11 February, 2021

Systemic Bias

We all make mistakes. Some are avoidable. Andrea Mitchell of NBC is in trouble for this tweet.

She’s mistaken. The full quote from Macbeth, Act 5, Scene 5 is:

She should have died hereafter;
There would have been a time for such a word.
To-morrow, and to-morrow, and to-morrow,
Creeps in this petty pace from day to day
To the last syllable of recorded time,
And all our yesterdays have lighted fools
The way to dusty death. Out, out, brief candle!
Life's but a walking shadow, a poor player
That struts and frets his hour upon the stage
And then is heard no more: it is a tale
Told by an idiot, full of sound and fury,
Signifying nothing.

Mitchell, however, is clearly thinking of The Sounds and the Fury by William Faulkner. But, as John Hindraker at Power Line Blog points out:

Here’s the thing, though. No one who studied Faulkner even superficially could fail to understand that the title of The Sound and the Fury was a Shakespearean reference. This was explained in every freshman English class where Faulkner’s book has been taught.

Here’s why: The full Shakespeare quote, from MacBeth, says that life “is a tale told by an idiot, full of sound and fury, signifying nothing.” Why did Faulkner choose that Shakespeare quote for the title of his book? Because the first section of The Sound and the Fury is, in fact, a “tale told by an idiot.” It is a narrative by a character named Benji who lacks normal mental capacity. He describes many things that he does not understand–other people playing golf, for example–and the art of that section of the book is for Faulkner to write it so that Benji doesn’t understand what he is seeing, but we do.

Hindraker goes on to say that Mitchell clearly “knows little or nothing about Shaespeare or Faulkner”. That would be depressing, if true, since according to Glenn Reynolds at Instapundit:

It gets worse. According to Wikipedia, at least, she majored in English Literature at Penn.

Jennifer Rubin of the Washington Post gets in on the act:

And Reynolds points out that “these people consider themselves the best and the brightest.”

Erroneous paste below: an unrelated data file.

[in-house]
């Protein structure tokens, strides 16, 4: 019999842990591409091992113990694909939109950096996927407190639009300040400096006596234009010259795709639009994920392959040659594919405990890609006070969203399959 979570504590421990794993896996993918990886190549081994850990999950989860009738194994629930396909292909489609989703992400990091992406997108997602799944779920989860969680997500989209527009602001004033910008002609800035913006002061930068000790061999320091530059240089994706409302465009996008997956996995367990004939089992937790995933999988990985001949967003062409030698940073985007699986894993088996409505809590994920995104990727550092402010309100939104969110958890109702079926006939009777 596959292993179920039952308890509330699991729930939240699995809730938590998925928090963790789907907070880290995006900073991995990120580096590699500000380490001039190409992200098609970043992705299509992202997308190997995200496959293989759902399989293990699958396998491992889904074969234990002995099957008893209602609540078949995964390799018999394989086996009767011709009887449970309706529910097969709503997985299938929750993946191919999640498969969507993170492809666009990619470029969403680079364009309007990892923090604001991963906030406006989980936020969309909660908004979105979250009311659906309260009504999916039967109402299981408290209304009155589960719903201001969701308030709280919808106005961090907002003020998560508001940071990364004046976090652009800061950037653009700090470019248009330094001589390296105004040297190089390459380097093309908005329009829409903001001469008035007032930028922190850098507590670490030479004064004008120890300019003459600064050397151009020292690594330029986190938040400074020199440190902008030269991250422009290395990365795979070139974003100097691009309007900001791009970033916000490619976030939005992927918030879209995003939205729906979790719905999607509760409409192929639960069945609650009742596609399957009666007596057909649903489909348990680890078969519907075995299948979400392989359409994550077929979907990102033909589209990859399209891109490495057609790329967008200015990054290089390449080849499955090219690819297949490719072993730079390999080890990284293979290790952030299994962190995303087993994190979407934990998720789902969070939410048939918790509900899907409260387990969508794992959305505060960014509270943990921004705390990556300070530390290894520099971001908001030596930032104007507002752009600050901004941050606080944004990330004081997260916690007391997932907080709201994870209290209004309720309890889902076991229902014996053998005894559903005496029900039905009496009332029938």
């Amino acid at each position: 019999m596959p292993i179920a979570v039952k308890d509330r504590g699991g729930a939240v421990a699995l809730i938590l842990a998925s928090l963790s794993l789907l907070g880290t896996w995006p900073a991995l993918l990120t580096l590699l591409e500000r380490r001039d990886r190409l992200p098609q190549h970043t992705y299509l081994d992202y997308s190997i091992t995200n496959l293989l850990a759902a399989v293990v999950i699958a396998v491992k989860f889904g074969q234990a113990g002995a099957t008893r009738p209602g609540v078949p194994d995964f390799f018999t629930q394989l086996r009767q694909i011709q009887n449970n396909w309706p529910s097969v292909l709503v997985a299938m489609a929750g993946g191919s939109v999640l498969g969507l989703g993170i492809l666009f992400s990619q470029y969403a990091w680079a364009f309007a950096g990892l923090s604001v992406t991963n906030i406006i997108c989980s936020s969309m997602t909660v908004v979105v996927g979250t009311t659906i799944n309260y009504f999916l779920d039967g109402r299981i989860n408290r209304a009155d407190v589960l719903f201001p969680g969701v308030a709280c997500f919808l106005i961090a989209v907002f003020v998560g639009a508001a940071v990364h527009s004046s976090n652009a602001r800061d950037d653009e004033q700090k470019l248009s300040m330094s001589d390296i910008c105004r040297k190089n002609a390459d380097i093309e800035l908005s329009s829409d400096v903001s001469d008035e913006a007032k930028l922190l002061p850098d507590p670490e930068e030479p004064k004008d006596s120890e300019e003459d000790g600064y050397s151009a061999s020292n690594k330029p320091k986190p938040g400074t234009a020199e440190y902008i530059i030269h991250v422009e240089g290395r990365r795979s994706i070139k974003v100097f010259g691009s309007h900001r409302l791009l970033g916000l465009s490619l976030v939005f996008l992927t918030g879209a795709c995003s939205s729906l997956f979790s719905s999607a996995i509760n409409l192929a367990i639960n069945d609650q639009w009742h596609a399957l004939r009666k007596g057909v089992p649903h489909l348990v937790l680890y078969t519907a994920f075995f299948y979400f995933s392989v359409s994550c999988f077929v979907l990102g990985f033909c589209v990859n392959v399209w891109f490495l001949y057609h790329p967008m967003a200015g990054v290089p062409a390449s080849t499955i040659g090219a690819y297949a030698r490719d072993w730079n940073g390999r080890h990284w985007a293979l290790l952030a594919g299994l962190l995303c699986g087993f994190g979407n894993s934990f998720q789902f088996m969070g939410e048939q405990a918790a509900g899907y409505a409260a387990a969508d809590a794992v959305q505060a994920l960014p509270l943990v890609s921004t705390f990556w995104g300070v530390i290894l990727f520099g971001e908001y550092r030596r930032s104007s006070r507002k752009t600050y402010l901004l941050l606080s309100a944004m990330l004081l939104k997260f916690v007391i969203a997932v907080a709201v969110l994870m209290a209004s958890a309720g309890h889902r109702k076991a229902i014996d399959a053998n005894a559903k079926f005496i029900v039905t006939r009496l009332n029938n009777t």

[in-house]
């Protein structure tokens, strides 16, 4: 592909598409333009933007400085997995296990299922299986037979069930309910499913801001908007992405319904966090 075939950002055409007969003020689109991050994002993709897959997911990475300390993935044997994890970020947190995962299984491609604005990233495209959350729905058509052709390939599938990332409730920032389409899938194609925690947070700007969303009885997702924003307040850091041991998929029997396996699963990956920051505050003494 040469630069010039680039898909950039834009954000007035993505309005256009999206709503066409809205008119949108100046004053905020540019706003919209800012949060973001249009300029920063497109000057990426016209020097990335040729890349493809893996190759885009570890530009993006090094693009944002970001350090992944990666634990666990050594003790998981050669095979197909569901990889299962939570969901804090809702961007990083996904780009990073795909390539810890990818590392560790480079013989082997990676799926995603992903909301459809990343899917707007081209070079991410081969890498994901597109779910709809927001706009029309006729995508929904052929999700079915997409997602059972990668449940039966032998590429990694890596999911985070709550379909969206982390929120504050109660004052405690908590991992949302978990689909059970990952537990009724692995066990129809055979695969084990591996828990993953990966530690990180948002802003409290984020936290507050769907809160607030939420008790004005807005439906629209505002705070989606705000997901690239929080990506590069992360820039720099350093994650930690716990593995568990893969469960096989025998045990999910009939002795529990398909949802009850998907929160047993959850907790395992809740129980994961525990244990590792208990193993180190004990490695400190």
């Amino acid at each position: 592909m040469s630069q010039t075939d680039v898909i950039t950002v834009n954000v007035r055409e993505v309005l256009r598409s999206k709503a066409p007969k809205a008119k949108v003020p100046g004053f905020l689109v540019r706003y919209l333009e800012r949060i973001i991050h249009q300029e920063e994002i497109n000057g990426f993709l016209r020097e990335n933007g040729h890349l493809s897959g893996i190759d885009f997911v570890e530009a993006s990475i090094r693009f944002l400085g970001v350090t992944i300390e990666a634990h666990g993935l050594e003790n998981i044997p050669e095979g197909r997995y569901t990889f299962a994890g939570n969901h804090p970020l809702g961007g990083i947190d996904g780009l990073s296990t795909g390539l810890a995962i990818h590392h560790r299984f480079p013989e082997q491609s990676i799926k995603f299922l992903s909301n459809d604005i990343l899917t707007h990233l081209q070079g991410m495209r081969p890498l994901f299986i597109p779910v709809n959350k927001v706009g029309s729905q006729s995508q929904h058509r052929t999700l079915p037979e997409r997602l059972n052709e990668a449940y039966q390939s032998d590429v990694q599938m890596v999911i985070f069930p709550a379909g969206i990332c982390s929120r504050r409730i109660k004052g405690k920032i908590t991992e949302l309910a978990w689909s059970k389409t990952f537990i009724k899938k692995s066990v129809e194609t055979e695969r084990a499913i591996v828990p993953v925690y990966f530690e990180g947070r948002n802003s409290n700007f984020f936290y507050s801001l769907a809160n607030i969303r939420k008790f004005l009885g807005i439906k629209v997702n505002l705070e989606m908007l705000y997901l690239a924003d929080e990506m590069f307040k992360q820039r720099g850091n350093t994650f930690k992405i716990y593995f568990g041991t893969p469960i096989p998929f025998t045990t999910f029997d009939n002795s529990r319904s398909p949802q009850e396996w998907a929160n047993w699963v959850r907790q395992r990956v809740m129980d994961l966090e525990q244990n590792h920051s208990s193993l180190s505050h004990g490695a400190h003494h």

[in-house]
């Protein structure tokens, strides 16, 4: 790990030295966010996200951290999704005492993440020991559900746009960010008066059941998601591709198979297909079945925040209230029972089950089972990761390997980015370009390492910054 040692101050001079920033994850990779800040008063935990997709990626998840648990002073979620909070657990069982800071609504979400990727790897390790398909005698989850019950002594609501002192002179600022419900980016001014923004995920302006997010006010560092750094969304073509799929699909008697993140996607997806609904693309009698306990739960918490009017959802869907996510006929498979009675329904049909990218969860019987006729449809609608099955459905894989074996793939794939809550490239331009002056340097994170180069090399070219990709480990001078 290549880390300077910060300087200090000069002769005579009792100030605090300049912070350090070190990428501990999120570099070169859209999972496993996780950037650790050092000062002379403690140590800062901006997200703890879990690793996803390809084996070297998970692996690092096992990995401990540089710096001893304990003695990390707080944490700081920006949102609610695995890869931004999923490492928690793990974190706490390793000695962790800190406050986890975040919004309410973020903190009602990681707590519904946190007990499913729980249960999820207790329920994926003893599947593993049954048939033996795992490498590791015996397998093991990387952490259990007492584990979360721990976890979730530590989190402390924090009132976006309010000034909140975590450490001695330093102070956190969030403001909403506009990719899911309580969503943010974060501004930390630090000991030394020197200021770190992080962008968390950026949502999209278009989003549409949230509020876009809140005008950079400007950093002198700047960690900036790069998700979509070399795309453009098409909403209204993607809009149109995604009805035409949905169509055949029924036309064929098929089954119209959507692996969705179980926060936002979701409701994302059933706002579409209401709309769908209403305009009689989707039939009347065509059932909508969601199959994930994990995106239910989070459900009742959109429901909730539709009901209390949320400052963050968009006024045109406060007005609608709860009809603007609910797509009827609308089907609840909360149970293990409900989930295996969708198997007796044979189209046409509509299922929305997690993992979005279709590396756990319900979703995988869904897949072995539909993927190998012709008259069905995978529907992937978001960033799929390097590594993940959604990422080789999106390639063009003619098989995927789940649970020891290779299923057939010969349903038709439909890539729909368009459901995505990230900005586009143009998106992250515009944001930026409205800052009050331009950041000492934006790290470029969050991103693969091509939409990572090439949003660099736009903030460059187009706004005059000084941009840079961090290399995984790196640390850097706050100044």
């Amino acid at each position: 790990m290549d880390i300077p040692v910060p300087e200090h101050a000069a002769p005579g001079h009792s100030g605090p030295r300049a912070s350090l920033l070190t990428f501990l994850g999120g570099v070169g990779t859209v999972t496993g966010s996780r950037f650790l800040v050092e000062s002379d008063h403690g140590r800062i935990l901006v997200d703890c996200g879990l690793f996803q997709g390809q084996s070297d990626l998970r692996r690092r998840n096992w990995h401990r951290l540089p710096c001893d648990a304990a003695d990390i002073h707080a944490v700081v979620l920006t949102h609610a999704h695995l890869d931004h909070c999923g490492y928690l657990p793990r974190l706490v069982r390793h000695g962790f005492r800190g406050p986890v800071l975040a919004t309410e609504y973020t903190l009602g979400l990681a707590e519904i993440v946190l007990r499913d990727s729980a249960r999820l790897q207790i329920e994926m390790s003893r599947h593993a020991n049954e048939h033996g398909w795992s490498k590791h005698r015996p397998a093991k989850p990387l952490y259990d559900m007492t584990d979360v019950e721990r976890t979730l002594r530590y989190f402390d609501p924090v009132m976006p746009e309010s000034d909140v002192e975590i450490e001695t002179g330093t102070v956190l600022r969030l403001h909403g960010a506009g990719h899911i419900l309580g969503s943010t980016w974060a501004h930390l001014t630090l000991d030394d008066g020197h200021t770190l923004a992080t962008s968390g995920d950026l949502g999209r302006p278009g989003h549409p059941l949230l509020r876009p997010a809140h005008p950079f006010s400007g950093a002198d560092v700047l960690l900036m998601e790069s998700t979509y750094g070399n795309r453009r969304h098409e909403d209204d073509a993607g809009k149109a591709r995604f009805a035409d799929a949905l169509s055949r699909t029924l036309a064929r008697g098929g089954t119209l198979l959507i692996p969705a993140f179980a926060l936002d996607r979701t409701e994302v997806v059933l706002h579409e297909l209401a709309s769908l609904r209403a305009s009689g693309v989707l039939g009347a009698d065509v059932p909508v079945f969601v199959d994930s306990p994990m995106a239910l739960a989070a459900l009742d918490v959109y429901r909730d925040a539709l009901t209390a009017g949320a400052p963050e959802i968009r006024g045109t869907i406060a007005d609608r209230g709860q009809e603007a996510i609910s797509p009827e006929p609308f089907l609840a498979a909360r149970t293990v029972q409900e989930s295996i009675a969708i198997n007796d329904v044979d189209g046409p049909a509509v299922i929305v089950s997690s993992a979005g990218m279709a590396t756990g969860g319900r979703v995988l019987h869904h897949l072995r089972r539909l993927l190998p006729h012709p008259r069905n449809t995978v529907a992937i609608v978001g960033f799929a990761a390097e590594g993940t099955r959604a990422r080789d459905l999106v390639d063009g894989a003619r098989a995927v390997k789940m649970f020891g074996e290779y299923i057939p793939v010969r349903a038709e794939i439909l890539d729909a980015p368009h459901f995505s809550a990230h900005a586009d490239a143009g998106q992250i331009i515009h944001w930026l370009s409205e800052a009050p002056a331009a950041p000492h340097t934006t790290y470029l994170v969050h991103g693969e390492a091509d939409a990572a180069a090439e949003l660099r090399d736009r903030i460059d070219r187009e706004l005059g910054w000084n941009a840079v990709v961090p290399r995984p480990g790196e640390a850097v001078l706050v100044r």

I don’t think they’re stupid. I think the answer is simpler, and it allows me to use one of the left’s favorite buzzwords.

I think the answer lies in systemic bias against conservatives. Leftists have an unwavering belief that all conservatives are stupid. And because of this and their own smug superiority, they see “gotcha” moments everywhere, and can’t wait to pounce when one arrives.

See, if I saw Senator Ted Cruz (R-TX) or even House Speaker Nancy Pelosi (D-CA-12) say something that seemed off to me, I wouldn’t immediately leap to tweet about how stupid they are. I would check to make sure my memory is correct first.

In fact, I just tried this from my phone. I opened up a search page and started typing “sound and “ and that was enough to get a suggestion of “sound and fury signifying nothing”. Tapped to search, and after the bits about Andrea Mitchell and Ted Cruz, the next few results were all about Shakespeare. Took me about 10-15 seconds. Mitchell could have done this.

But the systemic bias against conservatives doesn’t allow leftists to do that. They have to show their superiority, and that must be done immediately while the iron is hot.

Exit question: Jennifer Rubin’s response seems to imply that because Cruz doesn’t know the origin of the quote, that he has no soul. But since Cruz is right and it’s Rubin that’s wrong, does that mean that she’s the one with no soul?

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